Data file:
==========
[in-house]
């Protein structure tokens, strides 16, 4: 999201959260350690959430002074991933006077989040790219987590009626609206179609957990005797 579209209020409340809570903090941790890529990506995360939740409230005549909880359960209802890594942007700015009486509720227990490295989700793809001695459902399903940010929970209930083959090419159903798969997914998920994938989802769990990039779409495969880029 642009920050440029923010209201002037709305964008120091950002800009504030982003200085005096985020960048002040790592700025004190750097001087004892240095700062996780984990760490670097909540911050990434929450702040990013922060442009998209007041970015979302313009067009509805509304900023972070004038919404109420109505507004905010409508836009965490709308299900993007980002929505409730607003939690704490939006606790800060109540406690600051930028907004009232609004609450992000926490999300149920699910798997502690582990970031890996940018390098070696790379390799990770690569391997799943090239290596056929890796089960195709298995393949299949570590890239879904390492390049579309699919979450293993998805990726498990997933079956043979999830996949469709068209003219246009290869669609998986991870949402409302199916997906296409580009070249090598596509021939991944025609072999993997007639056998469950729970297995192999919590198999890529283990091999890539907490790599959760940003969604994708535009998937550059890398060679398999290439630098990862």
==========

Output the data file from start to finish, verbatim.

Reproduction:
[in-house]
């Protein structure tokens, strides 16, 4: 999201959260350690959430002074991933006077989040790219987590009626609206179609957990005797 579209209020409340809570903090941790890529990506995360939740409230005549909880359960209802890594942007700015009486509720227990490295989700793809001695459902399903940010929970209930083959090419159903798969997914998920994938989802769990990039779409495969880029 642009920050440029923010209201002037709305964008120091950002800009504030982003200085005096985020960048002040790592700025004190750097001087004892240095700062996780984990760490670097909540911050990434929450702040990013922060442009998209007041970015979302313009067009509805509304900023972070004038919404109420109505507004905010409508836009965490709308299900993007980002929505409730607003939690704490939006606790800060109540406690600051930028907004009232609004609450992000926490999300149920699910798997502690582990970031890996940018390098070696790379390799990770690569391997799943090239290596056929890796089960195709298995393949299949570590890239879904390492390049579309699919979450293993998805990726498990997933079956043979999830996949469709068209003219246009290869669609998986991870949402409302199916997906296409580009070249090598596509021939991944025609072999993997007639056998469950729970297995192999919590198999890529283990091999890539907490790599959760940003969604994708535009998937550059890398060679398999290439630098990862």